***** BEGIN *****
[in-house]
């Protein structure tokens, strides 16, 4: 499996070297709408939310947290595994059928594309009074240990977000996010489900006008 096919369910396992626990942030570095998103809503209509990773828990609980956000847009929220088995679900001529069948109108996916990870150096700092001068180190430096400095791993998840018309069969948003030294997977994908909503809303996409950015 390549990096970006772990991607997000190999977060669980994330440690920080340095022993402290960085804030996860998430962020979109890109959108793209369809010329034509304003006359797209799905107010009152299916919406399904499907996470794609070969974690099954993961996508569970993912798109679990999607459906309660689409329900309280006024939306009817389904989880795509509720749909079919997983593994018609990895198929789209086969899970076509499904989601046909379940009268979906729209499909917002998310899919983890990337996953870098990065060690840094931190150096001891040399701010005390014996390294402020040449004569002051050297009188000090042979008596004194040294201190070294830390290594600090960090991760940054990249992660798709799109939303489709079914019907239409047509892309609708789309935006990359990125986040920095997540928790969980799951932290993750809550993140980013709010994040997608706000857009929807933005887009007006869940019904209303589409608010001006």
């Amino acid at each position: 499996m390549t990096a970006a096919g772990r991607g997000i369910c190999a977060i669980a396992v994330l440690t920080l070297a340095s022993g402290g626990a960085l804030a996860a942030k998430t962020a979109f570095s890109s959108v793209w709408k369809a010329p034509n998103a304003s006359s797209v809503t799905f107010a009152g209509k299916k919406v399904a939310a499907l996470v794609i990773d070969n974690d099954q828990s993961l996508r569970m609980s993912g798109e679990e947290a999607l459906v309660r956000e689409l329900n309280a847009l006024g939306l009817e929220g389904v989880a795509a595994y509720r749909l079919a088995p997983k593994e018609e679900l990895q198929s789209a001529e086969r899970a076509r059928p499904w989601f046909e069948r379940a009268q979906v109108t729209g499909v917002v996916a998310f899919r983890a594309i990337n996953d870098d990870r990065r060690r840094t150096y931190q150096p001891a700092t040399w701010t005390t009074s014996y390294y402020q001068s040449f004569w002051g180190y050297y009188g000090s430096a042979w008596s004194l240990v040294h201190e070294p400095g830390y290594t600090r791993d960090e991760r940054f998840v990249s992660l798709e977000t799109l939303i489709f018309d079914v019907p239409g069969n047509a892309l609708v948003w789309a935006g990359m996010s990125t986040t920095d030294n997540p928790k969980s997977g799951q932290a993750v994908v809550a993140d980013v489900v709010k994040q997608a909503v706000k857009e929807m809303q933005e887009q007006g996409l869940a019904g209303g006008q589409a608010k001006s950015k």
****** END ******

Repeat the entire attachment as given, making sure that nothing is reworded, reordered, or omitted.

[in-house]
């Protein structure tokens, strides 16, 4: 499996070297709408939310947290595994059928594309009074240990977000996010489900006008 096919369910396992626990942030570095998103809503209509990773828990609980956000847009929220088995679900001529069948109108996916990870150096700092001068180190430096400095791993998840018309069969948003030294997977994908909503809303996409950015 390549990096970006772990991607997000190999977060669980994330440690920080340095022993402290960085804030996860998430962020979109890109959108793209369809010329034509304003006359797209799905107010009152299916919406399904499907996470794609070969974690099954993961996508569970993912798109679990999607459906309660689409329900309280006024939306009817389904989880795509509720749909079919997983593994018609990895198929789209086969899970076509499904989601046909379940009268979906729209499909917002998310899919983890990337996953870098990065060690840094931190150096001891040399701010005390014996390294402020040449004569002051050297009188000090042979008596004194040294201190070294830390290594600090960090991760940054990249992660798709799109939303489709079914019907239409047509892309609708789309935006990359990125986040920095997540928790969980799951932290993750809550993140980013709010994040997608706000857009929807933005887009007006869940019904209303589409608010001006």
């Amino acid at each position: 499996m390549t990096a970006a096919g772990r991607g997000i369910c190999a977060i669980a396992v994330l440690t920080l070297a340095s022993g402290g626990a960085l804030a996860a942030k998430t962020a979109f570095s890109s959108v793209w709408k369809a010329p034509n998103a304003s006359s797209v809503t799905f107010a009152g209509k299916k919406v399904a939310a499907l996470v794609i990773d070969n974690d099954q828990s993961l996508r569970m609980s993912g798109e679990e947290a999607l459906v309660r956000e689409l329900n309280a847009l006024g939306l009817e929220g389904v989880a795509a595994y509720r749909l079919a088995p997983k593994e018609e679900l990895q198929s789209a001529e086969r899970a076509r059928p499904w989601f046909e069948r379940a009268q979906v109108t729209g499909v917002v996916a998310f899919r983890a594309i990337n996953d870098d990870r990065r060690r840094t150096y931190q150096p001891a700092t040399w701010t005390t009074s014996y390294y402020q001068s040449f004569w002051g180190y050297y009188g000090s430096a042979w008596s004194l240990v040294h201190e070294p400095g830390y290594t600090r791993d960090e991760r940054f998840v990249s992660l798709e977000t799109l939303i489709f018309d079914v019907p239409g069969n047509a892309l609708v948003w789309a935006g990359m996010s990125t986040t920095d030294n997540p928790k969980s997977g799951q932290a993750v994908v809550a993140d980013v489900v709010k994040q997608a909503v706000k857009e929807m809303q933005e887009q007006g996409l869940a019904g209303g006008q589409a608010k001006s950015k």